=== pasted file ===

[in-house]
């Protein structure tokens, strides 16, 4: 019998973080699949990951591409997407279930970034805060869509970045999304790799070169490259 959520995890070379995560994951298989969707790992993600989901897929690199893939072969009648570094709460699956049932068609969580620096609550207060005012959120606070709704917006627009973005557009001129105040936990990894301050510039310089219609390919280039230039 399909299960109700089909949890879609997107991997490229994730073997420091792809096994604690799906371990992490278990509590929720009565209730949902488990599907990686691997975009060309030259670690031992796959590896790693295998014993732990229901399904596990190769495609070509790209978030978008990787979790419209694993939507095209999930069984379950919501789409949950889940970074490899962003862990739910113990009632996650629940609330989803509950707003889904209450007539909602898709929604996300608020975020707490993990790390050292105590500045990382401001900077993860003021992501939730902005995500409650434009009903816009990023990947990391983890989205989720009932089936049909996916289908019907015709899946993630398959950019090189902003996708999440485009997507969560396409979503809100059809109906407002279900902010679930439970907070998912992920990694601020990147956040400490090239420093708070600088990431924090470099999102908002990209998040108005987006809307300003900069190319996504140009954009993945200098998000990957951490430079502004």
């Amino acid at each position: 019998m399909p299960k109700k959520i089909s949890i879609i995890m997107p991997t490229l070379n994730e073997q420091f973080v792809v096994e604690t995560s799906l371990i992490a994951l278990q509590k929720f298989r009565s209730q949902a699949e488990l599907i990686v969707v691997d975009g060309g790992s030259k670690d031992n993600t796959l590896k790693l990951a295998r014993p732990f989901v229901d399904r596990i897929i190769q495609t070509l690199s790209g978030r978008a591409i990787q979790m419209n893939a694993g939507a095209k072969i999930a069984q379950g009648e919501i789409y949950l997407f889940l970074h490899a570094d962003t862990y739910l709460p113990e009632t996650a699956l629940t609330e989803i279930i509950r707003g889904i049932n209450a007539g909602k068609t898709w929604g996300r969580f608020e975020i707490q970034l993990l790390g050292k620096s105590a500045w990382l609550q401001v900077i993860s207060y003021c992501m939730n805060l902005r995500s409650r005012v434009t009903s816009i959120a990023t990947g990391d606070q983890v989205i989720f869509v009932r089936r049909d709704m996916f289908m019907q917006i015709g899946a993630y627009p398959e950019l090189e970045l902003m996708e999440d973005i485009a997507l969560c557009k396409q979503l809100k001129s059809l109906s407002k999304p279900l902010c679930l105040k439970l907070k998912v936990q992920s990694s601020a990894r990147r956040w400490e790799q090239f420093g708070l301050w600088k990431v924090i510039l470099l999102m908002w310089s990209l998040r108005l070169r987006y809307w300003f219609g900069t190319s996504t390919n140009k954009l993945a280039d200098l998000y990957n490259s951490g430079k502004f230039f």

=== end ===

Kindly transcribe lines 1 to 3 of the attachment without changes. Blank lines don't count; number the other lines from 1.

[in-house]
């Protein structure tokens, strides 16, 4: 019998973080699949990951591409997407279930970034805060869509970045999304790799070169490259 959520995890070379995560994951298989969707790992993600989901897929690199893939072969009648570094709460699956049932068609969580620096609550207060005012959120606070709704917006627009973005557009001129105040936990990894301050510039310089219609390919280039230039 399909299960109700089909949890879609997107991997490229994730073997420091792809096994604690799906371990992490278990509590929720009565209730949902488990599907990686691997975009060309030259670690031992796959590896790693295998014993732990229901399904596990190769495609070509790209978030978008990787979790419209694993939507095209999930069984379950919501789409949950889940970074490899962003862990739910113990009632996650629940609330989803509950707003889904209450007539909602898709929604996300608020975020707490993990790390050292105590500045990382401001900077993860003021992501939730902005995500409650434009009903816009990023990947990391983890989205989720009932089936049909996916289908019907015709899946993630398959950019090189902003996708999440485009997507969560396409979503809100059809109906407002279900902010679930439970907070998912992920990694601020990147956040400490090239420093708070600088990431924090470099999102908002990209998040108005987006809307300003900069190319996504140009954009993945200098998000990957951490430079502004």
């Amino acid at each position: 019998m399909p299960k109700k959520i089909s949890i879609i995890m997107p991997t490229l070379n994730e073997q420091f973080v792809v096994e604690t995560s799906l371990i992490a994951l278990q509590k929720f298989r009565s209730q949902a699949e488990l599907i990686v969707v691997d975009g060309g790992s030259k670690d031992n993600t796959l590896k790693l990951a295998r014993p732990f989901v229901d399904r596990i897929i190769q495609t070509l690199s790209g978030r978008a591409i990787q979790m419209n893939a694993g939507a095209k072969i999930a069984q379950g009648e919501i789409y949950l997407f889940l970074h490899a570094d962003t862990y739910l709460p113990e009632t996650a699956l629940t609330e989803i279930i509950r707003g889904i049932n209450a007539g909602k068609t898709w929604g996300r969580f608020e975020i707490q970034l993990l790390g050292k620096s105590a500045w990382l609550q401001v900077i993860s207060y003021c992501m939730n805060l902005r995500s409650r005012v434009t009903s816009i959120a990023t990947g990391d606070q983890v989205i989720f869509v009932r089936r049909d709704m996916f289908m019907q917006i015709g899946a993630y627009p398959e950019l090189e970045l902003m996708e999440d973005i485009a997507l969560c557009k396409q979503l809100k001129s059809l109906s407002k999304p279900l902010c679930l105040k439970l907070k998912v936990q992920s990694s601020a990894r990147r956040w400490e790799q090239f420093g708070l301050w600088k990431v924090i510039l470099l999102m908002w310089s990209l998040r108005l070169r987006y809307w300003f219609g900069t190319s996504t390919n140009k954009l993945a280039d200098l998000y990957n490259s951490g430079k502004f230039f």